Space Patrol to send me a brand-new
strong, fairly handsome—and expendable.
I hope you can be
philosophical about the latter."
"Sir," Hunter said, unable to
keep a touch of stiffness out of his
tone, "it is not exactly unknown
in the Space Patrol for a man to die
in the line of duty."
"Ah ... yes." Rockford was
regarding him with disturbing
amusement. "You are thinking, of
course, of dying dramatically behind
a pair of blazing blasters. But
you will soon learn, my boy, that
a soldier's duty is to protect the
worlds he represents by whatever
actions will produce the best results,
no matter how unheroic
those actions may be."
"Attention, please." It was the
voice of the pilot. "We are now
going to land."
Hunter preceded Rockford out
of the helicopter and onto the green
grass of a small valley, across which
tall, red-trunked cloud trees were
scattered. Pale gray ghost trees,
with knobby, twisted limbs, grew
thickly among the cloud trees.
There was a group of rustic cabins,
connected by gravel paths, and a
much larger building which he
assumed would be a meeting
He turned, and looked into the
brown eyes of a girl. Her green
skirt and orange blouse made a
gay splash of color, her red-brown
hair was wind-tumbled and carefree
about her shoulders, in her hand
was a bouquet of bright spring
But there was no smile of spring
in the dark eyes and the snub-nosed
little face was solemn and old
beyond its years.
"You're Lieutenant Hunter, aren't
you?" she asked in the same
low, quiet voice.
"Princess Lyla!" There seemed
to be genuine delight in Rockford's
greeting as he hurried over.
"You're looking more like a queen
Her face lighted with a smile,
making it suddenly young and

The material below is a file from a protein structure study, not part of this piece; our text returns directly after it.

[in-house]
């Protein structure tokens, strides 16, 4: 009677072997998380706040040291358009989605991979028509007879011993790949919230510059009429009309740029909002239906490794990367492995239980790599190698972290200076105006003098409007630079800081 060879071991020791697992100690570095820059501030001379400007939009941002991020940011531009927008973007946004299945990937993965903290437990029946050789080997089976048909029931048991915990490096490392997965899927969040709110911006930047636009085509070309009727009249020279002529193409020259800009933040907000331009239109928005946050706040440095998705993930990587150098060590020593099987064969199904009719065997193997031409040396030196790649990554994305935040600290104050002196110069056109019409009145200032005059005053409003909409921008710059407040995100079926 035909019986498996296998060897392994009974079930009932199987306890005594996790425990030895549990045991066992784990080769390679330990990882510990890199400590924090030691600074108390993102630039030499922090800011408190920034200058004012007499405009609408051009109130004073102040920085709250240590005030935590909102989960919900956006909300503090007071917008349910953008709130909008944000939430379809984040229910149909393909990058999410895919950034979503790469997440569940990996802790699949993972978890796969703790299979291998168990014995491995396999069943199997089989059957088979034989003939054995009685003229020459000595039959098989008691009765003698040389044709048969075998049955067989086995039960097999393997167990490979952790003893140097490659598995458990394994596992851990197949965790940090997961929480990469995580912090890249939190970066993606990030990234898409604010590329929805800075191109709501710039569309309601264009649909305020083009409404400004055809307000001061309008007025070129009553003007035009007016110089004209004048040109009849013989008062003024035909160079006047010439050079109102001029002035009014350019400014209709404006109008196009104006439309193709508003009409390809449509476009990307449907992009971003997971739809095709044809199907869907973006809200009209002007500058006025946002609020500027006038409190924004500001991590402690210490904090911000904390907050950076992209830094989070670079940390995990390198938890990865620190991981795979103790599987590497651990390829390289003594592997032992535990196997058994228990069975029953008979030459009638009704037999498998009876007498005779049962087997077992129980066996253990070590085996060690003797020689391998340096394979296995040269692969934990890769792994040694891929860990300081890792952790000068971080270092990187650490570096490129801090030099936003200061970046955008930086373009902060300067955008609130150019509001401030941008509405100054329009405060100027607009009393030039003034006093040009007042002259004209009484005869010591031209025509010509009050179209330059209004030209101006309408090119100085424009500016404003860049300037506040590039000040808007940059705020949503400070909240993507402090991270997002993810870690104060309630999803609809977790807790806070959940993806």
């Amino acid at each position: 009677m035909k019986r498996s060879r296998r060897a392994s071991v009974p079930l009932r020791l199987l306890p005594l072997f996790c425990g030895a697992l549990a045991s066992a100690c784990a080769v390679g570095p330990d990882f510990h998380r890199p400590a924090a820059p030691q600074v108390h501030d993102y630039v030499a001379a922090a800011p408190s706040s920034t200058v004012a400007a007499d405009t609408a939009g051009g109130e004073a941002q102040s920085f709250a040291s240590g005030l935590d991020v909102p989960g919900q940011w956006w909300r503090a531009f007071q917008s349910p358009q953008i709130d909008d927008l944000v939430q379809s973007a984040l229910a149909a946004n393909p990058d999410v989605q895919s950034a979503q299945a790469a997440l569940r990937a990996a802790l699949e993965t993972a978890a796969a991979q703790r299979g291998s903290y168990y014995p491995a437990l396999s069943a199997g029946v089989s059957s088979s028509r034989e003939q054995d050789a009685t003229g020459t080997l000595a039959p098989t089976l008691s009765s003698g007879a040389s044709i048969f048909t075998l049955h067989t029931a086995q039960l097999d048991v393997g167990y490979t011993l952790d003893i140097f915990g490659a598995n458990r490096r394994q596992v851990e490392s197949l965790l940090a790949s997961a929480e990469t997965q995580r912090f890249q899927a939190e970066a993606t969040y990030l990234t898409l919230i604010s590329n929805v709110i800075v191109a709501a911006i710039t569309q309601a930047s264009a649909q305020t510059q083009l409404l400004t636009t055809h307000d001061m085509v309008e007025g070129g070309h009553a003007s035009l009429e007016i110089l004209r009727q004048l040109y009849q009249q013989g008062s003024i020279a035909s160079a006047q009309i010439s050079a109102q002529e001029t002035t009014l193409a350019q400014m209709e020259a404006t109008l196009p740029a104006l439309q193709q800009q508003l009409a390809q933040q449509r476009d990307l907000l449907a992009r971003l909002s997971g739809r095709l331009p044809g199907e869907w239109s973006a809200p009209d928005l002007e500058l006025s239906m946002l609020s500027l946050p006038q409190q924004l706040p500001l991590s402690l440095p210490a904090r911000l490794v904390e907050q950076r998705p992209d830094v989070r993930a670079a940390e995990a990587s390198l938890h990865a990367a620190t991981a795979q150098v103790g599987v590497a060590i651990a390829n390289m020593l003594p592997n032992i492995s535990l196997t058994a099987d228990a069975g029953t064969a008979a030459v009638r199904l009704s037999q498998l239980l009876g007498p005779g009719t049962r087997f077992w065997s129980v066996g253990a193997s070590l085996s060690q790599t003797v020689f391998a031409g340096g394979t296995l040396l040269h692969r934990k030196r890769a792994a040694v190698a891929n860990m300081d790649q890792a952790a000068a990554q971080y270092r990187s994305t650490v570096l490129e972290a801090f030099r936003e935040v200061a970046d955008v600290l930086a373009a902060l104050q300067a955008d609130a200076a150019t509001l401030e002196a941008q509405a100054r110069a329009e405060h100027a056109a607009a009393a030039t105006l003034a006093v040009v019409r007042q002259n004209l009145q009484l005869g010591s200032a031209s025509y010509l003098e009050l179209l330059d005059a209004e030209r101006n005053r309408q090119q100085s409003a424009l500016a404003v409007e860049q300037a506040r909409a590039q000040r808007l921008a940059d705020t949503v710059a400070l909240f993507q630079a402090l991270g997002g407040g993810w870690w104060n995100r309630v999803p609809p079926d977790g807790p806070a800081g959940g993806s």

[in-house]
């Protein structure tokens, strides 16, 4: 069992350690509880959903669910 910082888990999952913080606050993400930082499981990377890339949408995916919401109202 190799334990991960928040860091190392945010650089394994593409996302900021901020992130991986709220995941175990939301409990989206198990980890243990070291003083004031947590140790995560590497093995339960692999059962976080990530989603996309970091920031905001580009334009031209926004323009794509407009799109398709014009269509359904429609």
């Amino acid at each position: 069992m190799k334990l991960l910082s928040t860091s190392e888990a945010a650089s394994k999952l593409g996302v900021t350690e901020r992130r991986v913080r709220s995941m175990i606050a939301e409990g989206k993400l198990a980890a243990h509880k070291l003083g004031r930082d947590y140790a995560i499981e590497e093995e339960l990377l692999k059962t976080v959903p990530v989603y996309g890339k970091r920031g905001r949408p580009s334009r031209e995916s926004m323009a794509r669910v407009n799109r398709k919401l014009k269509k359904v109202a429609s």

beautiful. "I'm so glad to see
you again, George—"
"Ah ... good afternoon."
The voice was loud, unpleasantly
gravelly. They turned, and Hunter
saw a tall, angular man of perhaps
forty whose pseudogenial smile
was not compatible with his sour,
square-jawed face and calculating
He spoke to Rockford. "You're
Ambassador Rockford, here to
represent the Terran Republic, I
believe." He jerked his head toward
Princess Lyla, who was no
longer smiling. "My wife, Princess
"Oh, she and I have been friends
since she was ten, Lord Narf."
"And this young man"—Narf
glanced at Hunter—"is your aide,
I presume. Lyla, did you think to
send anyone after their luggage?"
A servant was already carrying
their luggage—and cases of Rockford's
beer—out of the helicopter.
Hunter followed the other toward
the cabins. Narf, in the lead, was
"... Ridiculously primitive
here, now, but I'm having some
decent furniture and well-trained
servants sent up from my Sea
The cabin was large and very
comfortable, as Rockford mentioned
to Princess Lyla.
"I'm glad you like it," she said.
"Val Boran and Envoy Sonig are
already here and we'll meet for
dinner in the central hall. I thought
that if we all got acquainted in a
friendly atmosphere like that, it
might help a lot to...."
"That reminds me"—Narf
glanced at his watch—"I promised
this Boran he could have a discussion
with me—Vesta-Jardeen tariff
policies. I suppose he's already
waiting. Come on, Lyla—it will
do you no harm to listen and learn
a bit about interplanetary
For a long moment she looked at
Narf silently, her eyes thoughtful,
then she said to Rockford, "If you
will excuse us, please. And be prepared
for Alonzo to come bounding
in the minute he learns you're
She walked beside Narf to the
door and out it, the top of her dark
hair coming just even with his
"And that," Rockford said as he
settled down in the largest, softest
chair, "was king-to-be Narf, whose
business ability is such that all his
inherited Sea Island estates are
gone but the one Lyla saved for him
and who owes a total of ten million
monetary units, to everyone from
call girls to yacht builders."
"And she is going to marry
him?" Hunter asked. "Marry that
jackass and let him bankrupt her
Rockford shrugged. "You may
have noticed that she doesn't look
the least bit happy about it—but
she is a very conscientious young
lady who regards it as her most
solemn duty to keep the promise
she made to her father. For her,
there is no escape."
"Your first duty will be to cultivate
a friendship with her. I'm
going to use her, and you, to get
what I want."
"Yes. One of the most rigid requirements
of a Strategic Service
man's character is that he be completely
Rockford was asleep in his chair
an hour later, three empty beer cans
beside him. Hunter watched him,
his doubt of Rockford's competence